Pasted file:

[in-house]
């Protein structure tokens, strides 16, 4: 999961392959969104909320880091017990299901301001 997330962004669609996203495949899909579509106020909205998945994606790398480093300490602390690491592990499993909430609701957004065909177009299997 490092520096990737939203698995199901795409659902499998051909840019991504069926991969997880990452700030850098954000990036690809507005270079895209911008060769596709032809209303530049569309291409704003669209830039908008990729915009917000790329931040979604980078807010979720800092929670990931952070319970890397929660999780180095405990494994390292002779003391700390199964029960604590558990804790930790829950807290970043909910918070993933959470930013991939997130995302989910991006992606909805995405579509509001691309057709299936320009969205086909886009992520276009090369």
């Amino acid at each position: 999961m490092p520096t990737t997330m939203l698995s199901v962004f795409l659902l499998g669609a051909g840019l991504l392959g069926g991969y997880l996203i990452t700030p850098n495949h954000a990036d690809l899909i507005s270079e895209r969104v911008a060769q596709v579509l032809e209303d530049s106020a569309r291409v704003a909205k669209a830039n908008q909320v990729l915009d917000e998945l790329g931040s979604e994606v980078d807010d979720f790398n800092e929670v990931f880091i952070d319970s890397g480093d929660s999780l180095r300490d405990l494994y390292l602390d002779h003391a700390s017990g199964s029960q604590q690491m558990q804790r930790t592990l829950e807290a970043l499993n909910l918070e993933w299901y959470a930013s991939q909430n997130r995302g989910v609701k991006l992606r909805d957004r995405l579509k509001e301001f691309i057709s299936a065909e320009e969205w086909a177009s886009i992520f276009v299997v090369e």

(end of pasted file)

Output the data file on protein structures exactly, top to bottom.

[in-house]
């Protein structure tokens, strides 16, 4: 999961392959969104909320880091017990299901301001 997330962004669609996203495949899909579509106020909205998945994606790398480093300490602390690491592990499993909430609701957004065909177009299997 490092520096990737939203698995199901795409659902499998051909840019991504069926991969997880990452700030850098954000990036690809507005270079895209911008060769596709032809209303530049569309291409704003669209830039908008990729915009917000790329931040979604980078807010979720800092929670990931952070319970890397929660999780180095405990494994390292002779003391700390199964029960604590558990804790930790829950807290970043909910918070993933959470930013991939997130995302989910991006992606909805995405579509509001691309057709299936320009969205086909886009992520276009090369």
């Amino acid at each position: 999961m490092p520096t990737t997330m939203l698995s199901v962004f795409l659902l499998g669609a051909g840019l991504l392959g069926g991969y997880l996203i990452t700030p850098n495949h954000a990036d690809l899909i507005s270079e895209r969104v911008a060769q596709v579509l032809e209303d530049s106020a569309r291409v704003a909205k669209a830039n908008q909320v990729l915009d917000e998945l790329g931040s979604e994606v980078d807010d979720f790398n800092e929670v990931f880091i952070d319970s890397g480093d929660s999780l180095r300490d405990l494994y390292l602390d002779h003391a700390s017990g199964s029960q604590q690491m558990q804790r930790t592990l829950e807290a970043l499993n909910l918070e993933w299901y959470a930013s991939q909430n997130r995302g989910v609701k991006l992606r909805d957004r995405l579509k509001e301001f691309i057709s299936a065909e320009e969205w086909a177009s886009i992520f276009v299997v090369e």